The 2020 Census is very important. It impacts how nearly $700 billion in federal funding is distributed for education, jobs, transportation, infrastructure, and housing. Census data is also used to determine how many representatives each state gets in Congress and to draw election districts for your federal, state, and local elected officials.
The sad reality is that African-American communities are typically under-counted. But the Lawyers’ Committee for Civil Rights Under Law is working to change that. They hosted a series of webinars to ensure that Black communities are counted:
The ecosystem of nonprofit organizations in the United States is growing at a rapid rate, and the assets of philanthropic institutions continue to grow as well. Hundreds of millions of dollars have been invested by philanthropy into many of these nonprofit institutions in the name of change and social justice. Yet, a walk through any of the projects in New York, Chicago, Los Angeles or any other major city of the United States will quickly reveal that not much has changed for the residents of these underrepresented communities. Why?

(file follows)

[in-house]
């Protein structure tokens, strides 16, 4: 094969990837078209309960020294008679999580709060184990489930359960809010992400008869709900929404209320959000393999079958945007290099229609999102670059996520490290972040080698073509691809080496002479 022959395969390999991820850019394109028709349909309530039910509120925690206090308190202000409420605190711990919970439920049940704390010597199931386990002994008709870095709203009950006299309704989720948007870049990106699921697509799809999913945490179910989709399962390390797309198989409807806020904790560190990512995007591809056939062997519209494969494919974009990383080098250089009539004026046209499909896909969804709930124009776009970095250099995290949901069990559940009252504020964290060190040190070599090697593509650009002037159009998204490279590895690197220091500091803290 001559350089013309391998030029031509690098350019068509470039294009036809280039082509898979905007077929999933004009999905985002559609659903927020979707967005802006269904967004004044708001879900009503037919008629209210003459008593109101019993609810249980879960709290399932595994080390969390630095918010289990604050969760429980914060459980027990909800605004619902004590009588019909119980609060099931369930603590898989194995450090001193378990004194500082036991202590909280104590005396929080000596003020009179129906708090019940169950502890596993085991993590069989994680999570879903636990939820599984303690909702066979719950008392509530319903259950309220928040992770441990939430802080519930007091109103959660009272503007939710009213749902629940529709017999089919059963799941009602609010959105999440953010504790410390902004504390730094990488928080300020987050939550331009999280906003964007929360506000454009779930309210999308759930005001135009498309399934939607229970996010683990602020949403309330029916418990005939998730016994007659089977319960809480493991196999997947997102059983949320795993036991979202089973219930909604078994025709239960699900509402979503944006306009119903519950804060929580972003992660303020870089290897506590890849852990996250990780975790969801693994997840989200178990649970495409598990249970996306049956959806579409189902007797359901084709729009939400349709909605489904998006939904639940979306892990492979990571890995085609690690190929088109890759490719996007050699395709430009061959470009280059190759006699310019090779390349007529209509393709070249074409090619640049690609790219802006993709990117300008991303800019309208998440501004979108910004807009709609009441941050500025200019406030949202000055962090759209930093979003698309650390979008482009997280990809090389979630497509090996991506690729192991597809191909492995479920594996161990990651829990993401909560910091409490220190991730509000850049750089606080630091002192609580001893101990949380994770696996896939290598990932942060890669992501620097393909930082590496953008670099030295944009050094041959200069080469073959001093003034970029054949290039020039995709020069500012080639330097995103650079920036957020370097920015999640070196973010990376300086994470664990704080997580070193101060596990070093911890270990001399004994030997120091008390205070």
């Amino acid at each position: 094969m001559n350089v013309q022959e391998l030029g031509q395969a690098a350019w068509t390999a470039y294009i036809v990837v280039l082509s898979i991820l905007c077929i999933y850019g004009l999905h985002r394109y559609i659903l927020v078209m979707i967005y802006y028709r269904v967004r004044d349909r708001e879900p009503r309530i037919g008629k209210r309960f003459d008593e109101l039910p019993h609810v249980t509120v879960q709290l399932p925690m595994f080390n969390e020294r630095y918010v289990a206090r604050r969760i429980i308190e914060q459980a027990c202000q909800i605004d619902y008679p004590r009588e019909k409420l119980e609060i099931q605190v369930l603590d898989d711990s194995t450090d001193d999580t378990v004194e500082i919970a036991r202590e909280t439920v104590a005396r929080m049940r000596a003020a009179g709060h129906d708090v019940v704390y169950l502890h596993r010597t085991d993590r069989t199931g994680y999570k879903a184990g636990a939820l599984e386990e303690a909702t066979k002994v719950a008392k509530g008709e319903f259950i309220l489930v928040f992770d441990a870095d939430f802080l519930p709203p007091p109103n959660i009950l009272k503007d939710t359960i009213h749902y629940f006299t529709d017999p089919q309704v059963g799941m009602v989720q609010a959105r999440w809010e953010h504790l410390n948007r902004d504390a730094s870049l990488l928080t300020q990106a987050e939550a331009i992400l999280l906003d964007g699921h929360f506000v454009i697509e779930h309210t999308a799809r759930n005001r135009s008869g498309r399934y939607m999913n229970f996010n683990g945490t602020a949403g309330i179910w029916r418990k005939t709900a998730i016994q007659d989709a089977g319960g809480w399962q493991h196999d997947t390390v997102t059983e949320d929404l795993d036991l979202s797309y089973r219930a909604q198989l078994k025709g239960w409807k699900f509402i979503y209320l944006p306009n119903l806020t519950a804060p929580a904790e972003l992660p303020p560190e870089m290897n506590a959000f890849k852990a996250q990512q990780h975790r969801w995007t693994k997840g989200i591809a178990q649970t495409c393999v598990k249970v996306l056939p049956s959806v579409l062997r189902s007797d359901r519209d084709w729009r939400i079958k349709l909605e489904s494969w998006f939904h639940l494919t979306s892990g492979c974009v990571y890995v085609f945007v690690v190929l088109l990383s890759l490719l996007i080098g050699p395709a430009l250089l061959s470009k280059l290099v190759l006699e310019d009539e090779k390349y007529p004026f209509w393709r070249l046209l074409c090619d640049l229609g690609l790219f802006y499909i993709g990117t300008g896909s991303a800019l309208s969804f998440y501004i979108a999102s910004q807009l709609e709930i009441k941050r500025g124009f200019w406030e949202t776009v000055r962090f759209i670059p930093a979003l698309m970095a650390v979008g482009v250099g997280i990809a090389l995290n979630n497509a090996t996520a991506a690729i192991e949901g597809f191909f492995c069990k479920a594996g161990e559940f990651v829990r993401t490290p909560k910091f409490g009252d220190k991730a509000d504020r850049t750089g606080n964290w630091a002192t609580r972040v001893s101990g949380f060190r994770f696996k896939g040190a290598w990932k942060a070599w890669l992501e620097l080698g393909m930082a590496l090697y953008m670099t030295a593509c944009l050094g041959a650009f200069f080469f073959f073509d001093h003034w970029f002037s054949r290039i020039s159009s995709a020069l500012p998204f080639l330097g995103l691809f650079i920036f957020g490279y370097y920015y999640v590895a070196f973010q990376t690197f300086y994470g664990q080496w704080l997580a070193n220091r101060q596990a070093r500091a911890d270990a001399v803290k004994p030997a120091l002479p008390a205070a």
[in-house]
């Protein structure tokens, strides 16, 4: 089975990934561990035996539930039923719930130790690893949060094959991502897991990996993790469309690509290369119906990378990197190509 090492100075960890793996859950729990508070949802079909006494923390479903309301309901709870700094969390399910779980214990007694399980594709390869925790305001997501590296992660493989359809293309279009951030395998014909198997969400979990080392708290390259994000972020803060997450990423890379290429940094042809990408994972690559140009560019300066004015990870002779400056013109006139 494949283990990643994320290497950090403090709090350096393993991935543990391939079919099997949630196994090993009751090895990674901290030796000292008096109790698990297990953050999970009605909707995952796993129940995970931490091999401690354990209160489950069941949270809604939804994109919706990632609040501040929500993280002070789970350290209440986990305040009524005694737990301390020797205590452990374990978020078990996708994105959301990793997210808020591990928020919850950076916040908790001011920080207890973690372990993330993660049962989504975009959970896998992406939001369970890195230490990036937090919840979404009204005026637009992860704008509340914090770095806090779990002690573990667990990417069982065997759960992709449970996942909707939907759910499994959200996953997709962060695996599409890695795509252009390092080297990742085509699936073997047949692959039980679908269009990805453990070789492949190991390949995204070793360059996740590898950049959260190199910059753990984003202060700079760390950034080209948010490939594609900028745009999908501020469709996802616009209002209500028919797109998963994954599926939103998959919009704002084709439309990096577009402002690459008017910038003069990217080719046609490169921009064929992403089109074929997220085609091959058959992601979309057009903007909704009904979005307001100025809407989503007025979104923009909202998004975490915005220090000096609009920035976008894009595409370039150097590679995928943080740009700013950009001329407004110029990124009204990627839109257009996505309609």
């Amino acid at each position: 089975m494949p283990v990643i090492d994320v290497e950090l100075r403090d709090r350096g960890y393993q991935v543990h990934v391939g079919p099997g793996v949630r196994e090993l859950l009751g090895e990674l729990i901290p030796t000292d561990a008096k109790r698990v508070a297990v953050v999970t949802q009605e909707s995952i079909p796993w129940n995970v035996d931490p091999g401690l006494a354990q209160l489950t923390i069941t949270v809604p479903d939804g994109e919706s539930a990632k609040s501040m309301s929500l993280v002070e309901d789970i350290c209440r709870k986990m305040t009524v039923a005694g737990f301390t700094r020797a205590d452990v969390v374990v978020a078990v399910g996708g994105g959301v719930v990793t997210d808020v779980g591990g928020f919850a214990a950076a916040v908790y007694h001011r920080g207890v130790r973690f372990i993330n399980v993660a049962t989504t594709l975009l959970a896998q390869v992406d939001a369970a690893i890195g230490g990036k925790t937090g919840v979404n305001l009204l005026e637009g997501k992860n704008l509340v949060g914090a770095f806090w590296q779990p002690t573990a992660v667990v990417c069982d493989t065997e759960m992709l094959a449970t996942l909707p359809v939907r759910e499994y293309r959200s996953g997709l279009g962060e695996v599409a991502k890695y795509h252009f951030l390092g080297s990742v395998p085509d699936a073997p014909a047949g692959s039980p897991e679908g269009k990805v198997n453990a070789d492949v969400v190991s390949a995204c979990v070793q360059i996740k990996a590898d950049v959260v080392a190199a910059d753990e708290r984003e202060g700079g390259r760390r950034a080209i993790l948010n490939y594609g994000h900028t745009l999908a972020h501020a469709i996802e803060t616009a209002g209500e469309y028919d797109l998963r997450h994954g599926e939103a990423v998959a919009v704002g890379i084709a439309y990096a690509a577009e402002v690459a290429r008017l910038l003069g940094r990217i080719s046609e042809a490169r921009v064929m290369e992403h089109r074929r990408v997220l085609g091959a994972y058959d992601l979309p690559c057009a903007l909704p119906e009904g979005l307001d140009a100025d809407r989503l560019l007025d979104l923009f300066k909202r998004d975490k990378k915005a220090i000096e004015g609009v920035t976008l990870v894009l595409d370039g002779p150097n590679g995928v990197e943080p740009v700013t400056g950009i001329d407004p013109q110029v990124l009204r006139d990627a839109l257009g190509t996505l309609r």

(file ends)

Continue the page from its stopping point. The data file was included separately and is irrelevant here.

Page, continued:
In their latest article, “Paid in Full”, published by Stanford Social Innovation Review, Dorian Burton and Brian C.B. Barnes argue that there is a lack of dimensionality, authentic community engagement, and a neglect to map out a comprehensive approach to change that is missing from the strategies set forth by our philanthropic and social sector institutions. In this webinar, Dorian Burton, Chief Strategy Officer and Co-founder of TandemEd., and Assistant Executive Director at Keenen Charitable Trust, along with Shawn Dove, CEO of the Campaign for Black Male Achievement, Dr. Brian Barnes, Co-Founder and CEO of TandemEd, Trabian Shorters, CEO of BMe Community, and Anthony Smith, CEO of Cities United, will come together to discuss the importance of redirecting philanthropic investments for justice-oriented collective action and impact, and how that translates in the real world.
You will have the opportunity to learn about the seven elements of the paid-in-full investment strategy, and how to apply this approach to your work, as a grantmaker, nonprofit, government, or community-based entity. Finally, they will also talk about why investing in black men and boys is a key component of justice-oriented collective action, and vital to whole community health.